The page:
By Chrissy the Hyphenated
Office of George W. Bush
P.O. Box 259000
Dallas, TX 75225-9000
Dear Sir, May 22, 2011
I am enjoying reading your wonderful book.
Today, I read “The region is more hopeful” on p. 267 and felt I needed to send you the enclosed “Hope and Pride in Iraq: August 8, 2007” written by our daughter, while she was serving in The Surge in Iraq.
… [personal info] …
Oddly enough, my husband and I were born and raised in very liberal areas of deep blue states and come from totally civilian families. We’re not sure quite what we did right to have been blessed with our brood of heroes, but we Thank God for whatever it was, as we also Thank God for having had your leadership in the years post-9/11.
We miss that, but are delighted that you and yours are enjoying a well-earned and peaceful retirement out of the limelight and away from the Left’s ire. Please give our best to the lovely Laura and tell her we very much miss her too.
Sincerely in the love of Jesus Our Lord,
… [Chrissy the Hyphenated and SalTEADog]…
Hope and Pride in Iraq: August 8, 2007
By an American Soldier who had been living in Iraq for twelve months
I think it is hard to understand the people here unless you live among them as I have done. Many times, I have been frustrated at how they never seem to stand up for themselves and try to make things better. But with all that has happened in this country, things like hope and pride have been notably absent.
In areas that do not have a steady-state presence of Coalition Forces, daily life is mostly about keeping loved ones safe. But where Coalition Forces are in control, the locals can think beyond mere survival. Because they turn to us for security and medical help, there is no doubt in my mind that they are happy we are here.
For more than 25 years, Iraqis have had little or no say in local government and their young people know nothing about law enforcement, except that it is wise to avoid whichever people with guns are control at the moment.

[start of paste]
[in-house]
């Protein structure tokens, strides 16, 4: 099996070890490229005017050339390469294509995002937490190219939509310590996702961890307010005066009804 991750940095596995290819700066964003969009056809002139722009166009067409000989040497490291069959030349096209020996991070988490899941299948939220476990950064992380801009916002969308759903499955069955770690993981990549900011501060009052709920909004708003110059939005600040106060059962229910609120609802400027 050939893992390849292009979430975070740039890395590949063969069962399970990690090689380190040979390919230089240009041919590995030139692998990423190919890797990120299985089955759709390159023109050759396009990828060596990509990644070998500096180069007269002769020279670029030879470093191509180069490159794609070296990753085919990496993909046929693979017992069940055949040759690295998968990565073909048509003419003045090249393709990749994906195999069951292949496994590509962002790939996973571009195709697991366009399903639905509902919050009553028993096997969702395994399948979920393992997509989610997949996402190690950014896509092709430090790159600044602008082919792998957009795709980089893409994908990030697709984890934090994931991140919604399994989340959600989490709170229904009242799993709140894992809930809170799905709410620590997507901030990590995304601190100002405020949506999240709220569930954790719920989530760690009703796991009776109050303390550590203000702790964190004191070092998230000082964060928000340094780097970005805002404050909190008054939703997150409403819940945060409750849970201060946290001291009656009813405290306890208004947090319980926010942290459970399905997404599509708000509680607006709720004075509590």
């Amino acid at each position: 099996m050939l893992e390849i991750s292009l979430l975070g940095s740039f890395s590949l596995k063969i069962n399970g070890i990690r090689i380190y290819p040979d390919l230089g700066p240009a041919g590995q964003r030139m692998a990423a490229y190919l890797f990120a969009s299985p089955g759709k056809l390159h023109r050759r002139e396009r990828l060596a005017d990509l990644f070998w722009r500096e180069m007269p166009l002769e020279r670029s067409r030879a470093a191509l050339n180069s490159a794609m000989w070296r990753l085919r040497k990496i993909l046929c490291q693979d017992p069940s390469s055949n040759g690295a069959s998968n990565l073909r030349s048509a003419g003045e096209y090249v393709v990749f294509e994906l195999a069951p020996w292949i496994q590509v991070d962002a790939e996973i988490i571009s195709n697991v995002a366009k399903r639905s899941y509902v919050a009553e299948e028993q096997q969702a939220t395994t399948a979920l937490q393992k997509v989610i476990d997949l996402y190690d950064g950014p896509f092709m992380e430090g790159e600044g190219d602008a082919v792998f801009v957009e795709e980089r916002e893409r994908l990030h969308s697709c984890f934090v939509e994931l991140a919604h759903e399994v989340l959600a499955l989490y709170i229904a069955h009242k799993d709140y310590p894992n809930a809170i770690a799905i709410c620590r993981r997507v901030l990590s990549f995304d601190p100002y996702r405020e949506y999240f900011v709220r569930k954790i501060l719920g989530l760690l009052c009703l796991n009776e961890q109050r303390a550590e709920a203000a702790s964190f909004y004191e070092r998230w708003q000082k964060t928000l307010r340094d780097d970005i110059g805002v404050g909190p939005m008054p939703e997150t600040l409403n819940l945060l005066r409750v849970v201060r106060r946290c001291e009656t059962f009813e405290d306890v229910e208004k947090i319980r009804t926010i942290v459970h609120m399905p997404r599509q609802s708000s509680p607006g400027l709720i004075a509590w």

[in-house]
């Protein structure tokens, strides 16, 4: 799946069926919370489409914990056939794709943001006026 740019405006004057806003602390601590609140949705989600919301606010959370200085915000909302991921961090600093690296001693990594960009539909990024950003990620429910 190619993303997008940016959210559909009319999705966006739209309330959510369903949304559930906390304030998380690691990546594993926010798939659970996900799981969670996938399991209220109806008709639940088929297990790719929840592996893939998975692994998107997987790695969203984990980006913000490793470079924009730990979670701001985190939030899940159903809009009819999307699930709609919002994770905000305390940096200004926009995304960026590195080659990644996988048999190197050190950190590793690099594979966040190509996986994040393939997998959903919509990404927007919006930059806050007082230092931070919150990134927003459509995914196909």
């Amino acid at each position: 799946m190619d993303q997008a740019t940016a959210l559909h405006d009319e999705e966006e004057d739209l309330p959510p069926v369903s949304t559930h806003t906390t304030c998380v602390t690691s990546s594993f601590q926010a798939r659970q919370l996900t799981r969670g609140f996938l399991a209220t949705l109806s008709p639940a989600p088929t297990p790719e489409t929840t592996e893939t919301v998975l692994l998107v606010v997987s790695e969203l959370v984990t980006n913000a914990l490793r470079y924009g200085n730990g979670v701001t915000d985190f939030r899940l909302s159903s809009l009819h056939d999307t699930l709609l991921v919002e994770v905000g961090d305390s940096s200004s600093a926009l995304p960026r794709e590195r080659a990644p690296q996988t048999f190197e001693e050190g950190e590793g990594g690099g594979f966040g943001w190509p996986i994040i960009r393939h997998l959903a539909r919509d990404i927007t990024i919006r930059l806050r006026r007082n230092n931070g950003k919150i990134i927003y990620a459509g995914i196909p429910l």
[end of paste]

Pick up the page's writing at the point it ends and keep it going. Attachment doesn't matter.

But the people here are tired of the insurgency and tired of not being allowed to govern themselves and yesterday I saw seedlings of change. Yesterday, I saw Iraqis who were feeling both pride in their own country and hope that they can fix the things that are wrong and turn their homeland into a great nation.
Yesterday, I sat in on a meeting with the leaders of a newly formed, local security force. Dressed in their finest clothes, armed with notebooks and pens, representatives from each tribe talked with great excitement, because for the first time in a quarter of a century, they were being given a chance to govern their own villages. The list of volunteers willing to provide twenty-four-hour protection on the roads and in the villages contained more than 2,000 names!
Then last night, I watched the locals bubbling over with excitement and pride when their national soccer team won the prestigious Asia Cup tournament. And there it all was: what we have been waiting for since the fall of Saddam. Iraqis with pride in their country, hope for the future, and the willingness to stand up and fight for change.
I know the fanatics who choose to kill innocent bystanders with their suicide bombs will not disappear over night. But the change has started. And watching this exciting change in these people among whom I have lived and worked for the past twelve months, I think I finally understand what our founding fathers must have felt.